Despite COVID-19 shutdowns, re-openings, and partial re-closings in some parts of the state, Illinois manufacturers of all sizes are grappling with serious management decisions. Many halted the implementation of planned installations or upgrades to an Enterprise Resource Planning (ERP) software system or deferred part of their project when the pandemic began. Now, they are trying to decide whether to proceed or wait until their business returns to something approaching “normal” – whatever that might be once the virus recedes.

It is a huge decision with managerial, financial, operational, and employee relations implications that ripple throughout an organization.

For large manufacturers
Continue Reading What to Consider When Restarting ERP Projects During and After COVID-19

In this article, we continue our series on artificial intelligence (AI) in construction. Here we address image recognition and sensors-on-site. This technology uses cameras and other sensors to assess vast quantities of video, pictures, and other recorded conditions from worksites. Such technology has the potential to: (1) monitor worksite conditions for safety risks and hazards; (2) enhance equipment and material management, boosting productivity; and (3) improve worker safety by identifying unsafe behavior to inform future training priorities.
To read the full law bulletin authored by Cincinnati partner Joseph Cleves, Jr. click here.
Continue Reading Artificial Intelligence in Construction Part II: Image Recognition and Sensors-on-Site

Since their inception, ERP software systems have historically been used almost entirely by large organizations: major corporations, financial institutions, federal and state government agencies, and similar behemoths with complex structures and massive operations.
Over the last few decades, ERP vendors have focused aggressively on the small to medium-sized business market. Today, a growing number of smaller businesses (stand-alone manufacturers with roughly $50-100 million in sales) have implemented ERP projects.
This shift marks a sea change in ERP users.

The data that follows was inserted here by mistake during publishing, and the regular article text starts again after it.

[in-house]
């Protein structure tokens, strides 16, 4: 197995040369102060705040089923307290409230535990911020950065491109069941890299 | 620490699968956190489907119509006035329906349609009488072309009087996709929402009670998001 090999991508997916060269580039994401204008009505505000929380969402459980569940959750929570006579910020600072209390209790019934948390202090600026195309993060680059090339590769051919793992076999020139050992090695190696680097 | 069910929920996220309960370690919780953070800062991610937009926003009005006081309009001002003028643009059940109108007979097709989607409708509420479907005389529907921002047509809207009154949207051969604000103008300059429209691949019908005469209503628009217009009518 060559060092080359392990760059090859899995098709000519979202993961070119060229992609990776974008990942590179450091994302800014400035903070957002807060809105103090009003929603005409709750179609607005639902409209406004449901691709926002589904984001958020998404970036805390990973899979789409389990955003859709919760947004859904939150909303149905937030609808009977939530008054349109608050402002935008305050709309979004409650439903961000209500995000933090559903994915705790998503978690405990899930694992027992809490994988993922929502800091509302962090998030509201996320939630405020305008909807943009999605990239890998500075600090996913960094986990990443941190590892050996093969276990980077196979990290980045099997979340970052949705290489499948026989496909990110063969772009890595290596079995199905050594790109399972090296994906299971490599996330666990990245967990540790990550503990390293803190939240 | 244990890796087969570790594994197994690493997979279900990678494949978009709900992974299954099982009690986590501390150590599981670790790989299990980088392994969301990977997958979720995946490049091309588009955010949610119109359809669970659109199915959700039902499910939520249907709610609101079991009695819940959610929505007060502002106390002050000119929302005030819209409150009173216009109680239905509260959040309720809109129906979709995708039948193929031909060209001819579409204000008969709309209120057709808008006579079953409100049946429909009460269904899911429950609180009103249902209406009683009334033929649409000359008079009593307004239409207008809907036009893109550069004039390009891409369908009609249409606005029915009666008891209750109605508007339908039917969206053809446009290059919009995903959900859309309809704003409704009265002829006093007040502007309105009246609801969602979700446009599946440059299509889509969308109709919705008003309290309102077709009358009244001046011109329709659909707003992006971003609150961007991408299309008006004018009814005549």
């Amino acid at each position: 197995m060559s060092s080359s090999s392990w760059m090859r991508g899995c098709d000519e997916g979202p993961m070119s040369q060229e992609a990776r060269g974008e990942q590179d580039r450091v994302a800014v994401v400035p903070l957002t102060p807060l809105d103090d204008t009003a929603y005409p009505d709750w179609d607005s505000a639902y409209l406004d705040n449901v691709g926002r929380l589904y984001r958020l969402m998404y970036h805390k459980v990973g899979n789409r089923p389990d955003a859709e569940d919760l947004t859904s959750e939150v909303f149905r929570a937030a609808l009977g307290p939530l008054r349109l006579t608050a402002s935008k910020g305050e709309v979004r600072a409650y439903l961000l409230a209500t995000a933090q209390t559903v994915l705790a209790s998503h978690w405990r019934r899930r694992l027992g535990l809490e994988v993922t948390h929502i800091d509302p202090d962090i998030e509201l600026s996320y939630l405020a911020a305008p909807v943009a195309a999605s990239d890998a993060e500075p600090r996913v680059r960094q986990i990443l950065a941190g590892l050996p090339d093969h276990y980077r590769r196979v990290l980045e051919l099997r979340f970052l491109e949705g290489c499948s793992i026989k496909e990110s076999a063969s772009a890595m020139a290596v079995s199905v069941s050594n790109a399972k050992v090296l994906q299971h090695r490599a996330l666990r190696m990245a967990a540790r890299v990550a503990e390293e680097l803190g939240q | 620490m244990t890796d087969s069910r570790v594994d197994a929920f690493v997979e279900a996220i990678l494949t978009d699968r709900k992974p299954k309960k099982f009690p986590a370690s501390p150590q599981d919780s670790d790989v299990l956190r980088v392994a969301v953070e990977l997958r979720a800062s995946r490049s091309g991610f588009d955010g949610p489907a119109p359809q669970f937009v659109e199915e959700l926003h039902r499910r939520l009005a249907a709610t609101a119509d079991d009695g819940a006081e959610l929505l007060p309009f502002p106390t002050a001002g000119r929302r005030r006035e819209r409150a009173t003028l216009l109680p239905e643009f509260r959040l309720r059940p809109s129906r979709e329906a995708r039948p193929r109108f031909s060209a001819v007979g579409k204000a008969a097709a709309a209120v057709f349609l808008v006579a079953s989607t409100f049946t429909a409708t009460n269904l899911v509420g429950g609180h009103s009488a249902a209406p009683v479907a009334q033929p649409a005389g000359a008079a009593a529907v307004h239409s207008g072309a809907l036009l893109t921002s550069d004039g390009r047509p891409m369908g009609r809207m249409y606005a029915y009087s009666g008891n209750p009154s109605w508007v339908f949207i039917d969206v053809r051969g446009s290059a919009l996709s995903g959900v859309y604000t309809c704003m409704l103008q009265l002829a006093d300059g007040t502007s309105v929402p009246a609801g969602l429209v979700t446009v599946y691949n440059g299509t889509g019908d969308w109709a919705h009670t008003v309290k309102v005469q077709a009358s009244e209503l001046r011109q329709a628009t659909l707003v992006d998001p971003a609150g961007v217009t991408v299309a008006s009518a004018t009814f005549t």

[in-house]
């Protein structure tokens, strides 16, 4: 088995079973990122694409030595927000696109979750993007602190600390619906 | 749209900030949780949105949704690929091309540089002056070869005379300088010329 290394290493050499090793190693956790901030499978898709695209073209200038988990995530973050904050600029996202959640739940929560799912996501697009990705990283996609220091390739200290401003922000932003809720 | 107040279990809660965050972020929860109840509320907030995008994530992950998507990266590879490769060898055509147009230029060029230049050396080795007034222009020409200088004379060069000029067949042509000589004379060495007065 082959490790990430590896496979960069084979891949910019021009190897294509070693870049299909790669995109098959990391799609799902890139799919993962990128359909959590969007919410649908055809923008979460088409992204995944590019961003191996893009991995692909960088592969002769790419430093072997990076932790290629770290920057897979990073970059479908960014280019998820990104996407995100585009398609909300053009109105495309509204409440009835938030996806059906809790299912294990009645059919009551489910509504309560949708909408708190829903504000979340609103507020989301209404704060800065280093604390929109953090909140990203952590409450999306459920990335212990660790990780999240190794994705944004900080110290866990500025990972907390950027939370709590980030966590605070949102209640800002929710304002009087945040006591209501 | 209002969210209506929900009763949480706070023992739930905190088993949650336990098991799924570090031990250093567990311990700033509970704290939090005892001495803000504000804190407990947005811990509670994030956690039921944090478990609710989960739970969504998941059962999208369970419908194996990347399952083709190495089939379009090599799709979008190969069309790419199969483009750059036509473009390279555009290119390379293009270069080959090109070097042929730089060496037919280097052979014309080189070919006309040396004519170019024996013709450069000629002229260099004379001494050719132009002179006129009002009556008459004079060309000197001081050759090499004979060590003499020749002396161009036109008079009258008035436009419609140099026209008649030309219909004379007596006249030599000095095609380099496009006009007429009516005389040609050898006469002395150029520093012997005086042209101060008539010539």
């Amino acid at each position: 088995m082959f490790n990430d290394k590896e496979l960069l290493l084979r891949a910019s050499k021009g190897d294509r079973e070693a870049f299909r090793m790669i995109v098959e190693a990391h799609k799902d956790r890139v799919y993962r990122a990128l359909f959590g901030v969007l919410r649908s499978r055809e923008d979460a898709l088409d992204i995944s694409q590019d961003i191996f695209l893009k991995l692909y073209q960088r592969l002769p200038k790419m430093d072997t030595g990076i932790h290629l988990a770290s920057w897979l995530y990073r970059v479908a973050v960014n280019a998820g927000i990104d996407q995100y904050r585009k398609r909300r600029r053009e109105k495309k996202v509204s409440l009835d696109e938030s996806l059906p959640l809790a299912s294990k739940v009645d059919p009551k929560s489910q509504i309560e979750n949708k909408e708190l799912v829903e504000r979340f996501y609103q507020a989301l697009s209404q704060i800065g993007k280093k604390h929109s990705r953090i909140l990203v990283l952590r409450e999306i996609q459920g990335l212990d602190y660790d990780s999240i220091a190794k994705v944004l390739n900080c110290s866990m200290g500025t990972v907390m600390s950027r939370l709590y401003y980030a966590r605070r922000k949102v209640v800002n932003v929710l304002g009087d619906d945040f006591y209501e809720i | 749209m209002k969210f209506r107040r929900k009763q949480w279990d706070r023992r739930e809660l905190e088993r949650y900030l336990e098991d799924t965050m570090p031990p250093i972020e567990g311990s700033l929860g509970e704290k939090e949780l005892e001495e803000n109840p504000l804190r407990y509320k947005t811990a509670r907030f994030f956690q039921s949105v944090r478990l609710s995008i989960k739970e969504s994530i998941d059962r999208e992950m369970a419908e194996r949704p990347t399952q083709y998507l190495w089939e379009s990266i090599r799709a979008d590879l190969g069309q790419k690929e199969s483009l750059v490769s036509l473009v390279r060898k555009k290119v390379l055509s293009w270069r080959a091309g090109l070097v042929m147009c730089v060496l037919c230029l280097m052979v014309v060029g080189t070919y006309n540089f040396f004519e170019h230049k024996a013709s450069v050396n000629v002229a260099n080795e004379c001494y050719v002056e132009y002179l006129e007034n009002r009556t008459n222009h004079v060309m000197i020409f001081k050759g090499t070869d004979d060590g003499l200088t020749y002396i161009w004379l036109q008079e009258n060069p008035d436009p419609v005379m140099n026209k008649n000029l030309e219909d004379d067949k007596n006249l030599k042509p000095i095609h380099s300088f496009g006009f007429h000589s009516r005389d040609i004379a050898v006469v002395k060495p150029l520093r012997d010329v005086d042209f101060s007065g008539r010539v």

It also means that executives and in-house counsel are contending with not just a transformation of the business but a type of
Continue Reading Six Missteps Smaller Companies Must Avoid with an ERP Project

Failed ERP software system implementations and integrations happen frequently and the problems are legion. However, there are ways that organizations can avoid their own failures. In a recent Taft Technology Insights post, we discussed how to avoid a failure if restarting a deferred integration during COVID-19.
We are frequently retained by companies whose projects are in such disarray that vendor or integrator relationships are beyond repair and disputes are heading to court. We spend a considerable amount of time reviewing contracts, emails, reports, and memos, and speaking with key figures as part of negotiating a settlement or preparing a
Continue Reading Reducing the Risks of Being the Next ERP Failure

If ERP software system integrators were as smooth at integrating new or upgraded projects as they are at selling, it is likely they would be involved in fewer court disputes with users. Often, disputes happen because senior management hands off responsibility for the effort to the integrator rather than owning it as an integral part of management’s job.
In reality, people in charge of an organization cannot delegate authority for an ERP project to either the vendor or an integrator. Interests are usually different. Ensuring this does not happen should start when the project is in its inception phase, before
Continue Reading Six Ways Users Can Control Their ERP Integrator

Artificial Intelligence (AI) is a broad term that generally refers to technology that uses algorithms to process data and simulate human intelligence. Examples of AI technology include machine learning, image recognition and sensors-on-site, building information modeling (BIM), and “smart contracts” stored on a blockchain-based platform. This technology can be used in the construction industry by way of design, operations and asset management, and construction itself. Construction leaders interested in staying ahead of the curve should consider its advantages, and the legal implications.
To read the full law bulletin authored by Cincinnati partner Joseph Cleves, Jr., click here.
Continue Reading Artificial Intelligence in Construction: Part I

When the integration and implementation of an ERP software system starts going off the rails and all sides begin pointing fingers at each other, often many of the user’s fingers point at the vendor’s project manager.
In a way, this is understandable, even before the root causes behind the looming failure are known. The project manager is supposedly in charge, ensuring that all of the pieces fit together, and it is his or her job to make the system work smoothly.
Often, it turns out the project manager is at least partially responsible.
Yet, if the user’s senior executives are
Continue Reading Preventing an ERP Project Manager From Failing